Questions surround why publication of a ‘good’-overall Ofsted report was delayed until 90-days after the recently created FE college was inspected.
The report on Basildon-based Prospects College of Advanced Technology was published this morning, after it was inspected between November 15 and 18 last year.
Its performance is of key interest to the government and wider FE sector, as PROCAT was transformed from an independent training provider in to the first new FE college in more than 20 years back in 2014.
The 90-day gap is three times as long as the average 30 days between inspection and report being published.
That is thought to be the by far the second longest delay under the new common inspection framework, after a ‘good’ report on the nation’s largest college NCG was finally unveiled last September following a four-month hold-up.
Speculation has surrounding the cause of the PROCAT delay, with appeal over Ofsted’s initial judgements a likely source of delay.
When asked about this, principal Neil Bates (pictured right) said: “Any confirmation of grades comes at the end of the inspection and moderation process. You will also be aware that the process prior to publication of the report is confidential.”
He added: “We are very pleased with the judgements that have been made.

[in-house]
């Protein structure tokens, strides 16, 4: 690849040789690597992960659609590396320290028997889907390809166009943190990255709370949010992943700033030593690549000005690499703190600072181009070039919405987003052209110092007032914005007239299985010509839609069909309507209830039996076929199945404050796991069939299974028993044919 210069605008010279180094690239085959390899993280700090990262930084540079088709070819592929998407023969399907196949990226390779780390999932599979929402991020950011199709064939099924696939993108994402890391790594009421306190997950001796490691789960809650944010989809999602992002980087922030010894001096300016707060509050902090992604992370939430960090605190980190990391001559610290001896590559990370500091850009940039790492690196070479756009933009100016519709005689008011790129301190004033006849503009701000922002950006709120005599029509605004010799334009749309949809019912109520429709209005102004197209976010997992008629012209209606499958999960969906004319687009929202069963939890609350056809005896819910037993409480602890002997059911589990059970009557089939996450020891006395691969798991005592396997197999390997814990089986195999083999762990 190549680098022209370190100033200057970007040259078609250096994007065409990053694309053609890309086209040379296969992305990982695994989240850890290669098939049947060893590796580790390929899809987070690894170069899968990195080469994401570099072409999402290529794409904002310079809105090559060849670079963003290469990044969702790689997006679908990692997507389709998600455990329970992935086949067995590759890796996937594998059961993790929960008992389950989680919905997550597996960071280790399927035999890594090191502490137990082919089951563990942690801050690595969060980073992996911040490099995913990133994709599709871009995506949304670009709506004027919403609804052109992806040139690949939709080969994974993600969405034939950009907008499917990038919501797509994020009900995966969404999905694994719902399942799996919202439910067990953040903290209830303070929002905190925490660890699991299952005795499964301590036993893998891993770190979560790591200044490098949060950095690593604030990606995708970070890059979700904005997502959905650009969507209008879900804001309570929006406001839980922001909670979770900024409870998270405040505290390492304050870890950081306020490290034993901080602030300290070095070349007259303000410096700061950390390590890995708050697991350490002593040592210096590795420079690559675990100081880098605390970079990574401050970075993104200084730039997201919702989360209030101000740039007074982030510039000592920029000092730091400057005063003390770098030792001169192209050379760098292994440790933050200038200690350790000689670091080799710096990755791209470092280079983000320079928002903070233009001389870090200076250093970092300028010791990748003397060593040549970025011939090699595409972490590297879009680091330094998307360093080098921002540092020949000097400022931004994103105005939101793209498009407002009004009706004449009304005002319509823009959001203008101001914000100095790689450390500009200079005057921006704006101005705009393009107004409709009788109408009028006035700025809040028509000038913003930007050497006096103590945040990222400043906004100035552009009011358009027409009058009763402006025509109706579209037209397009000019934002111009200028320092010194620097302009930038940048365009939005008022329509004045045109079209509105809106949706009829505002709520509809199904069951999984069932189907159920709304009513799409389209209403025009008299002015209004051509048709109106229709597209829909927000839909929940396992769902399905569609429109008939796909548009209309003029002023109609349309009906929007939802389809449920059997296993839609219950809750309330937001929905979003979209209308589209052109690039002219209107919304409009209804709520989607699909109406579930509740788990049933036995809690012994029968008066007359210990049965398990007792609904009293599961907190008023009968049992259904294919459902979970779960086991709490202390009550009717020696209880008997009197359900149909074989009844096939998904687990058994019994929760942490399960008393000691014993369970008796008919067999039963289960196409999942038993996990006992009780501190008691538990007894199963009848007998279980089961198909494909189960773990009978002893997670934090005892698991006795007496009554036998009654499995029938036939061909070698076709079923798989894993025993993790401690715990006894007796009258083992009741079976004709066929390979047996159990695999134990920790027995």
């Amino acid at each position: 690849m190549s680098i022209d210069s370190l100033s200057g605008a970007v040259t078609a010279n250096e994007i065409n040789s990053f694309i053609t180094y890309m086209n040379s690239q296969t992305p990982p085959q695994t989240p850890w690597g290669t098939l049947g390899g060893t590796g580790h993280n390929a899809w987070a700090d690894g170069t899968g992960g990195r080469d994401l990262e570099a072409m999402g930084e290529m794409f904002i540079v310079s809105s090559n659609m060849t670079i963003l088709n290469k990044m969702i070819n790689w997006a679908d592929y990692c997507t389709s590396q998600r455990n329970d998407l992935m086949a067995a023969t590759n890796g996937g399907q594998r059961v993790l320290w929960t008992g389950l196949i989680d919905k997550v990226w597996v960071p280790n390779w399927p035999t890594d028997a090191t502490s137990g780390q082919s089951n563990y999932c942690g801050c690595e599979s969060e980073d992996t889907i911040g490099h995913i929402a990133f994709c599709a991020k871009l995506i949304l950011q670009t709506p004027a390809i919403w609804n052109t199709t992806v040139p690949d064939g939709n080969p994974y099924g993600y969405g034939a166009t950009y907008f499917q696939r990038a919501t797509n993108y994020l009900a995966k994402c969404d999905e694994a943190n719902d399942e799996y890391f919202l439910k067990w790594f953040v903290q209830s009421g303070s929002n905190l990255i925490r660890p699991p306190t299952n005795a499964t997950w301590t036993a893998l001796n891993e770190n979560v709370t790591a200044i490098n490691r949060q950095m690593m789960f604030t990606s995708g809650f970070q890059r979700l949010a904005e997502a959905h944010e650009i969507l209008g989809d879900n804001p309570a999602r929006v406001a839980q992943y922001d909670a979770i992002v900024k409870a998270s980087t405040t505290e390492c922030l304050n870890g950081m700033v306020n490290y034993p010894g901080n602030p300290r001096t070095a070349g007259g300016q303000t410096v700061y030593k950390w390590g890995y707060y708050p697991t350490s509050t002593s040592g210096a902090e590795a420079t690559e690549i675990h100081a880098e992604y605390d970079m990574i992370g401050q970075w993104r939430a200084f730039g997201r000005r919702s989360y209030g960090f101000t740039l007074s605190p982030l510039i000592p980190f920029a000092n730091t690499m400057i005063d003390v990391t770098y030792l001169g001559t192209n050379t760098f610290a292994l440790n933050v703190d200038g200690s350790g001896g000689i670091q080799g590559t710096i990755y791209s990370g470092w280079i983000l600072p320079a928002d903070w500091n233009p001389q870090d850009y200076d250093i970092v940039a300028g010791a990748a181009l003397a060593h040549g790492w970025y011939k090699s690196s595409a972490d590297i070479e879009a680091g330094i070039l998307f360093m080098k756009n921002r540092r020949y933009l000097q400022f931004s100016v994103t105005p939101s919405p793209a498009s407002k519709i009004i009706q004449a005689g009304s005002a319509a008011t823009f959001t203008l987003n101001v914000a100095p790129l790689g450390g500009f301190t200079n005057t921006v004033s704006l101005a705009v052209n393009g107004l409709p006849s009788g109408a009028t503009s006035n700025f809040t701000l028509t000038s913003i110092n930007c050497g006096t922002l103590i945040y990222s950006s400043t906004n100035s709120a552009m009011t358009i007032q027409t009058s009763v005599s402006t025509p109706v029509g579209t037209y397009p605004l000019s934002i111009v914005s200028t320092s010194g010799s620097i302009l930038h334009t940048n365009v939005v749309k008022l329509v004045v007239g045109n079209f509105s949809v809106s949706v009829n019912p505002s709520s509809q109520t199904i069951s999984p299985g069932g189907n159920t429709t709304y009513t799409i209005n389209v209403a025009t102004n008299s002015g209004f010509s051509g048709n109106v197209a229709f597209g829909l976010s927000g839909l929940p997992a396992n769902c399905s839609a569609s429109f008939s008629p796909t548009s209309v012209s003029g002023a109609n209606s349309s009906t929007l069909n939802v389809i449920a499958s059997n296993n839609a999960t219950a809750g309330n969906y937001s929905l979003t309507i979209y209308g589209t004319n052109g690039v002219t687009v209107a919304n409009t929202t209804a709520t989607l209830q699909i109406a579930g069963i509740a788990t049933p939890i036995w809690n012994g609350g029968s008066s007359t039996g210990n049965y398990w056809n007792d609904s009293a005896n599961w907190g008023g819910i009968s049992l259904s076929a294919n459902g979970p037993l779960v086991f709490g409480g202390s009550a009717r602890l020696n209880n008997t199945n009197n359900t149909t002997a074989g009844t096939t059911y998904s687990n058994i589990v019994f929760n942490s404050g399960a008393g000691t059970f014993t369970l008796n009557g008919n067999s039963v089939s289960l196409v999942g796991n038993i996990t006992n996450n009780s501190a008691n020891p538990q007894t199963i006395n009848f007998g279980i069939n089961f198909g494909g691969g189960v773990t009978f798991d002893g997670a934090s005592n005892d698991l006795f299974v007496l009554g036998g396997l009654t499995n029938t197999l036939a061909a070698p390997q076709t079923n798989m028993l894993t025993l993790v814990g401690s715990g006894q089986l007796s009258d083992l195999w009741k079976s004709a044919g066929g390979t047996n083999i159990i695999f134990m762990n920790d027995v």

“We recognise this is our first inspection since incorporation and there are areas of the college that still require improvement, if we are to achieve our objective of being recognized as an outstanding specialist technical college.”
An Ofsted spokesperson told FE Week: “All inspection reports go through a moderation process before they are published and no judgement is confirmed, prior to the report’s official publication.”
PROCAT was rated good for effectiveness of leadership and management, quality of teaching, learning and assessment, apprenticeships, personal development, behaviour and welfare, and outcomes for learners.
The only ‘requires improvement’ headline field rating was for 16 to 19 study programmes.
The report recognised that “leaders work very productively with a range of high-profile and major employers to ensure that the apprenticeship provision is very responsive to industry requirements and skill shortages”.
Attendance levels were also said to be high, while “apprentices gain valuable knowledge and skills by working to high industry expectations and standards”.
The then-skills Minister Nick Boles visited Essex to mark the “milestone” transformation of Prospects Learning Foundation in to the first new FE college in more than 20 years, as reported in FE Week in August 2014.
His predecessor Matthew Hancock has confirmed four months previously that it was to become an FE college. The move had been exclusively revealed by FE Week the previous July.
The provider, which had just under 2,000 learners last academic year, first opened in 2007. It subsequently underwent an £11.5m expansion of its main Basildon training base.